Let’s not blow our big chance
Scotland is well placed to build a world-class renewable energy industry but inflexible planners and the taxman could scupper it, says Donald Forsyth
AS THE North Sea’s oil reserves begin to dwindle, the inevitable debate has developed about whether Scotland missed out on the full benefits of the oil boom of the past 30 years. It is all rather sterile and academic and, instead, we should be focusing on the future and the tremendous potential that renewable energy provides for Scotland and make sure that we don’t blow it.
Even the casual day-tripper to Scotland cannot fail to notice the tide, wind, and waves. We have more than our fair share of weather, so let’s use the elements for our nation’s benef it. After all, it is not as if we are a developing country: Aberdeen has huge experience of the energy industry; Edinburgh has access to the world’s capital markets and Glasgow could make the turbines and all the other sophisticated engineering equipment required. Add the fact that we have worldclass universities to develop new ways of harnessing these global forces and it seems to me that we really have it all.
The general economic benefits are also huge. Strip out RBS and a few other big players and our business sector looks a bit threadbare. With renewable energy we have the opportunity to build our economy in a sector that will never go out of fashion and will ensure the security of energy supply.
Who wouldn’t rather have our energy generated from our own hills, coast and sea rather than piped or shipped from another country?
So renewables make economic sense and Scotland is beautifully built to exploit them. However, being Scotland, there is a catch. Several actually, but let’s start with planning and look at one example that demonstrates the lack of joined up thinking that is frustrating.
The Western Isles Council has recommended that councillors approve proposals for a 181-turbine wind farm in Lewis. I understand that Scottish Natural Heritage and the Scottish Environment Protection Agency have both made representations to the Scottish Executive, which will make the final decision. In addition, the Royal Society for the Protection of Birds is not too keen on it.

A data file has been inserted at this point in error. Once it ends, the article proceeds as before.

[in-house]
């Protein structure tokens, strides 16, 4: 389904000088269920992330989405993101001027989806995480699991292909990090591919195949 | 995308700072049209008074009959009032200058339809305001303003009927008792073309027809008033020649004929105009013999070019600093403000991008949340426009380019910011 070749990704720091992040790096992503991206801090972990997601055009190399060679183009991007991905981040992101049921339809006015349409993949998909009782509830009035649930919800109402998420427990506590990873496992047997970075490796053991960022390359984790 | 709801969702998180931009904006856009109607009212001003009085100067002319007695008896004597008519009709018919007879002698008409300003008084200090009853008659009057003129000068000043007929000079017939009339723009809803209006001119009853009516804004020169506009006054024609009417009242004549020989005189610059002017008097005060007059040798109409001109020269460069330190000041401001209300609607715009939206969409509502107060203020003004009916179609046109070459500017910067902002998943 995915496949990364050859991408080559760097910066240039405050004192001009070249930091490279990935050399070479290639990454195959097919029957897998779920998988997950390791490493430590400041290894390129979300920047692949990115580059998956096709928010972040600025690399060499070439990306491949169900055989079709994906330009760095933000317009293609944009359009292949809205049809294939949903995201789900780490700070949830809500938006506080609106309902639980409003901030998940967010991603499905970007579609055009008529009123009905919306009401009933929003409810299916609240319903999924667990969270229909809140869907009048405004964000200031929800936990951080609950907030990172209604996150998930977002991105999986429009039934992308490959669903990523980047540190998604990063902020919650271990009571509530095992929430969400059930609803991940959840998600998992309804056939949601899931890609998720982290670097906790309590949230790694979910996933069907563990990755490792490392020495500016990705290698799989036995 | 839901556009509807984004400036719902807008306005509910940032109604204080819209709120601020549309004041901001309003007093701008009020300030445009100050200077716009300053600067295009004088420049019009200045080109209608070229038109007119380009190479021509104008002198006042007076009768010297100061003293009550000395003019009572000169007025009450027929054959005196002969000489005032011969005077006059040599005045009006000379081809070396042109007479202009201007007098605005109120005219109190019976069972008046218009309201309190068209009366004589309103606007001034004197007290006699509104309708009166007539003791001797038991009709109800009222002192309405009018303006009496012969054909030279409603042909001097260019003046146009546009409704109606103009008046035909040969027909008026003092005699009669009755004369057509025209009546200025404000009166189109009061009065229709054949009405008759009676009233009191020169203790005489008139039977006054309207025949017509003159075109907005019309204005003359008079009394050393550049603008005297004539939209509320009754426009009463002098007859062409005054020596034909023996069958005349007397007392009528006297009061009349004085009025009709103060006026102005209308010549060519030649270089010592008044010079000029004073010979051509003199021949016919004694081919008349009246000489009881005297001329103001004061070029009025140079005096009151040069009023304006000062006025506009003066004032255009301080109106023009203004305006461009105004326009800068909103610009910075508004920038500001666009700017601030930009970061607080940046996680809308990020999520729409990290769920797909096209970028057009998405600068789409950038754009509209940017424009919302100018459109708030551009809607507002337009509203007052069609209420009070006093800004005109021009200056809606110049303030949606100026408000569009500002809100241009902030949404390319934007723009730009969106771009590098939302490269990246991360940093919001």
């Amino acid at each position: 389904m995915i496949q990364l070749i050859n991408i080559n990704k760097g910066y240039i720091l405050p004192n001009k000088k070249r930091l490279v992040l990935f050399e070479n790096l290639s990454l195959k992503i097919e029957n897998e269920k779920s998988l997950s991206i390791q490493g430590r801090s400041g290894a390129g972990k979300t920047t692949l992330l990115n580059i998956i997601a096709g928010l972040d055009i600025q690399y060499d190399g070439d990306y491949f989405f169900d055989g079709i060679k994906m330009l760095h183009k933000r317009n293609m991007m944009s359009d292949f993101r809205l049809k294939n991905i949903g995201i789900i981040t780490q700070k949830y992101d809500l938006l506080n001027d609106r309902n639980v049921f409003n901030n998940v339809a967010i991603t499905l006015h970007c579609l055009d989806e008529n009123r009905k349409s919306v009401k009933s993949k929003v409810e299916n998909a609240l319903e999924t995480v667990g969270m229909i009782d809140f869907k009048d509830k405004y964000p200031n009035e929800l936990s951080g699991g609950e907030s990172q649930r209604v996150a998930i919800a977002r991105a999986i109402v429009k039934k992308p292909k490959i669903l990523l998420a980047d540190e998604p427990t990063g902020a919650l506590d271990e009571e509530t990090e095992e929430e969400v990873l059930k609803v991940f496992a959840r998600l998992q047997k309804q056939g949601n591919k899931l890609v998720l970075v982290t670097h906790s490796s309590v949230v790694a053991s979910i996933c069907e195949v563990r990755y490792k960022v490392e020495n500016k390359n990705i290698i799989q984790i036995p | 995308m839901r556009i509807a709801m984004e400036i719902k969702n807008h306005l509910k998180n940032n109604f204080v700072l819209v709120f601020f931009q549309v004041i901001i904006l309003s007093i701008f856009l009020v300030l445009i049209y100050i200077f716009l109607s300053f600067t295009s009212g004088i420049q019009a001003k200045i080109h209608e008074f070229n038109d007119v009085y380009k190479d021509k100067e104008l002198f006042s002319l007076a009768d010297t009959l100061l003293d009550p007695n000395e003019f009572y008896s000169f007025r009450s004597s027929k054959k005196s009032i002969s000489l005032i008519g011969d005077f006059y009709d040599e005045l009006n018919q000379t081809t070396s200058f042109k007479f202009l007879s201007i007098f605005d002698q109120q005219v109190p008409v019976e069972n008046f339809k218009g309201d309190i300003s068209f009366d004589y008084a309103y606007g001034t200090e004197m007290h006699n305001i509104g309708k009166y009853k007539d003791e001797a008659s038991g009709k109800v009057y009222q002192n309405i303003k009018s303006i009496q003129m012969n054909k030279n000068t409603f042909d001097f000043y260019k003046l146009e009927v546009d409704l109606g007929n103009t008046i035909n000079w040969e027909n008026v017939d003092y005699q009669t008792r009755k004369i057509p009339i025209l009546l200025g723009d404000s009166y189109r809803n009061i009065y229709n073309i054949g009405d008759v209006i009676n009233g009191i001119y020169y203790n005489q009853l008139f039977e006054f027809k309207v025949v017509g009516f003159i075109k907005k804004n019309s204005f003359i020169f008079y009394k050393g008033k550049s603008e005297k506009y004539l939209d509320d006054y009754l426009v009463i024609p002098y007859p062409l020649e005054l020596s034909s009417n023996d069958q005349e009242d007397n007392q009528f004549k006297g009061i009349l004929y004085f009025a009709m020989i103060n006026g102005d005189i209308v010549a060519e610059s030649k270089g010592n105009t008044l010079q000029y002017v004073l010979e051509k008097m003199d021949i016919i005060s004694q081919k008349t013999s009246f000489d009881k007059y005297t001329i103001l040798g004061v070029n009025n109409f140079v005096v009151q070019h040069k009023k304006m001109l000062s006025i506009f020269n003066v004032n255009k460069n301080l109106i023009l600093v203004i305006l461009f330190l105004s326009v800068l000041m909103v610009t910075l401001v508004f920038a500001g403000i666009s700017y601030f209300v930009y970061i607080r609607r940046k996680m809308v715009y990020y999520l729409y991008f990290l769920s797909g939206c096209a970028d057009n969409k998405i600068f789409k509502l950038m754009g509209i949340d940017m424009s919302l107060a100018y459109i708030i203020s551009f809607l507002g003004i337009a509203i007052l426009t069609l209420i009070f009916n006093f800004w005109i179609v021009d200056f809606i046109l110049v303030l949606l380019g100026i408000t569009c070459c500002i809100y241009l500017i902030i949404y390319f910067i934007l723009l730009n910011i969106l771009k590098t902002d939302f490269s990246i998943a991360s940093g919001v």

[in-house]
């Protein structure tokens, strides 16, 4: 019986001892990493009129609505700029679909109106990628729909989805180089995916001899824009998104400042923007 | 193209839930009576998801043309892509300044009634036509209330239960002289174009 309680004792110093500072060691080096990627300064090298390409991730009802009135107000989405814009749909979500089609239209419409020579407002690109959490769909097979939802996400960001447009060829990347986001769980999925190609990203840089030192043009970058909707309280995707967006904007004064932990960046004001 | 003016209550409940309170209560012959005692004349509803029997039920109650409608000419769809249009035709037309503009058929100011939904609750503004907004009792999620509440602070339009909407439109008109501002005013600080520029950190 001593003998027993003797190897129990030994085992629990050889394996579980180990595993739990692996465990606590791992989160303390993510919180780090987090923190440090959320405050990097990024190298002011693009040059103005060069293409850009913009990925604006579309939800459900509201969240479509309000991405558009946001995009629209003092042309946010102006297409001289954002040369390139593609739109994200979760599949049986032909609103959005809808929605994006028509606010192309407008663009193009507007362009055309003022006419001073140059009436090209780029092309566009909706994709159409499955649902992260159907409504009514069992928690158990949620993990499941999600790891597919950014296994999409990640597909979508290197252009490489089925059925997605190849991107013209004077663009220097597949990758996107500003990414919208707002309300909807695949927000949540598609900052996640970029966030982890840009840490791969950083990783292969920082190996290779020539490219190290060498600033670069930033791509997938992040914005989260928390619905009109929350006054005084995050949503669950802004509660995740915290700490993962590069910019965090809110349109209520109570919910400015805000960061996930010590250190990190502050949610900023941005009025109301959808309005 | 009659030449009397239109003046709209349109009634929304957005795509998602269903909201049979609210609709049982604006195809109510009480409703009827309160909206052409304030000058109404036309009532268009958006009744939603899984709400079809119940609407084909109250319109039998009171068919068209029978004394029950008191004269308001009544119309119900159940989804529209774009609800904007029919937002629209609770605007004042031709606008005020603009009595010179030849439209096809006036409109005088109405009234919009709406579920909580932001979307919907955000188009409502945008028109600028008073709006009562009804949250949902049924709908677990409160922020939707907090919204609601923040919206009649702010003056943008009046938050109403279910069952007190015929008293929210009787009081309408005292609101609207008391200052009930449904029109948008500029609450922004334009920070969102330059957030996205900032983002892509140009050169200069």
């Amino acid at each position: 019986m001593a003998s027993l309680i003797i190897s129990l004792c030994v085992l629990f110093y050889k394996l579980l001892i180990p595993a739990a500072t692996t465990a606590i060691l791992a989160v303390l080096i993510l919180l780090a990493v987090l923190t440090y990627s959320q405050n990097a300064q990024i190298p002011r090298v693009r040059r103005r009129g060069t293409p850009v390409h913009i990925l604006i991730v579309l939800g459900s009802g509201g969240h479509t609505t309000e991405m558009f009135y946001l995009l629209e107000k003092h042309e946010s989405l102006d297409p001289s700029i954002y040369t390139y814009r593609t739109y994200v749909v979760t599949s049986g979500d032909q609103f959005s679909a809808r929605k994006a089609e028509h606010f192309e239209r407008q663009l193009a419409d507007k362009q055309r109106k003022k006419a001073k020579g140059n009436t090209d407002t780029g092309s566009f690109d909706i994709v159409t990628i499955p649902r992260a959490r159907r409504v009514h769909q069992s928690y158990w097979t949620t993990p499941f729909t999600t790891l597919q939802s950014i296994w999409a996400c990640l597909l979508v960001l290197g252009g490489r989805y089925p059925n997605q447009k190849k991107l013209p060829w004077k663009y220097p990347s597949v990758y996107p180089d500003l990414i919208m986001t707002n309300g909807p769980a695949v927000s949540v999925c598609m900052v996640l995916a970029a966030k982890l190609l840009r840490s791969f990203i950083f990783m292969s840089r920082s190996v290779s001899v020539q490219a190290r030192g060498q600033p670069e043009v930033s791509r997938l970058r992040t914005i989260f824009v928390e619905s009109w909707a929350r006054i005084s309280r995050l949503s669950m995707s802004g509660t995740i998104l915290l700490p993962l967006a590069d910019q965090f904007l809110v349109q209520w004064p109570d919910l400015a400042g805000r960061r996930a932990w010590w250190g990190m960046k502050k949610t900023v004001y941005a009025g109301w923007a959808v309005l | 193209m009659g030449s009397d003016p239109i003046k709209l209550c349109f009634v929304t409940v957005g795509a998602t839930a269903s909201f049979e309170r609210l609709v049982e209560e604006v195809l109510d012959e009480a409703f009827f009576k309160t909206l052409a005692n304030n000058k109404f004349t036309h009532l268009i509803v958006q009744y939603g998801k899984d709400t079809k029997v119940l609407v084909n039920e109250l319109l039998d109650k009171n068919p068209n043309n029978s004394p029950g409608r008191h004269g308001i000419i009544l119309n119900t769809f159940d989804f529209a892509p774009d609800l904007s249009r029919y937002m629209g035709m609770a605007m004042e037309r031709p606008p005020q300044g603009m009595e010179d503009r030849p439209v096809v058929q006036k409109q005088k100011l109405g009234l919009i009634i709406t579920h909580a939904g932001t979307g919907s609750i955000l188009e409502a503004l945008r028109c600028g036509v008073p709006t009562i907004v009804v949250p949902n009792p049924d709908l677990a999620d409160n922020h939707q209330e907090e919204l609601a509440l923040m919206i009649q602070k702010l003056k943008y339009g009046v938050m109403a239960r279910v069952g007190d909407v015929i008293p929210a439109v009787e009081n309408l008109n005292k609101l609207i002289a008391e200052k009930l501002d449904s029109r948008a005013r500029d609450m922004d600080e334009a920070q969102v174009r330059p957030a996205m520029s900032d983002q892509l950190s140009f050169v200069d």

The press tends to pre-fix this development with the word “controversial” because, if it goes ahead, it will be one of the biggest developments of its kind in the world and it
will create sustainable jobs in a part of the country where jobs aren’t always thick on the ground.
Planning and approvals are a key area where the Scottish Executive could help because we desperately need to achieve some focus so we can all pull in the same direction. The proposed site for this wind farm is bleak moorland and, as a Lewisman myself, I think it is a place of beauty. But as a realist, I think,we have lots of other moors and I would rather see the Scots flourishing in a sustainable economy than be unemployed in a national park.
Having said that, it is very important to engage with the local community – so what about raising the game here and moving away from low level ‘planning gain’ exercises such as promising to build a new community hall for locals if they approve the development to more far-sighted approaches?
What about developers gifting these communities some of the ownership in the shape of shares placed in a community trust? In addition to the jobs, that would create an ongoing benefit for generations.
I’m not sure if that’s left-wing “public ownership of the means of production” or right-wing “wider share ownership” and I don’t care which one it turns out to be – I think it makes sense. As well as the Scottish Executive looking to itself, the Chancellor in Westminster must also think again about the tax regime covering this sector. For example, ‘planning gains supplement’ may not be a phrase that is on everyone’s lips, but it is a nasty new tax which the UK government is proposing to introduce around 2008
Details of this tax are still vague but, broadly, the government intends to impose a levy on increases in land values that arise from receiving planning permission. As wind farms tend to be located on land which is unlikely to have any other valuable use, when planning permission to erect a wind farm is granted there could be a substantial increase in the value of the land and a substantial tax charge.
The tax will only become payable once the development is about to start, and only once the payment has been made can development lawfully go ahead. I don’t think I’ll be filing this one under “incentives”.
Should Gordon Brown simply not just drop this nasty tax, if not for everyone then for renewable energy projects?
In terms of making the wider tax regime more favourable to renewable energy companies we should be looking at ways of giving wind energy companies a break when it comes to paying rates and also investigate enhanced capital allowances on their plant?
The people who run renewable energy companies are not eco-warriors. They are scientists, financiers and directors, the same as in any other business. They are also, by definition, entrepreneurial – and trying to get a renewable energy off the ground is loaded with risk.
These businesses, again by definition, are early stage companies. The directors range from those who are running their first business to those who are very senior, with substantial international experience.
And as with other entrepreneurs, they want to make money. We need to help them, for their success is in all our interests.
Donald Forsyth is a partner with ScottMoncrieff and a leading adviser to British and European renewable companies.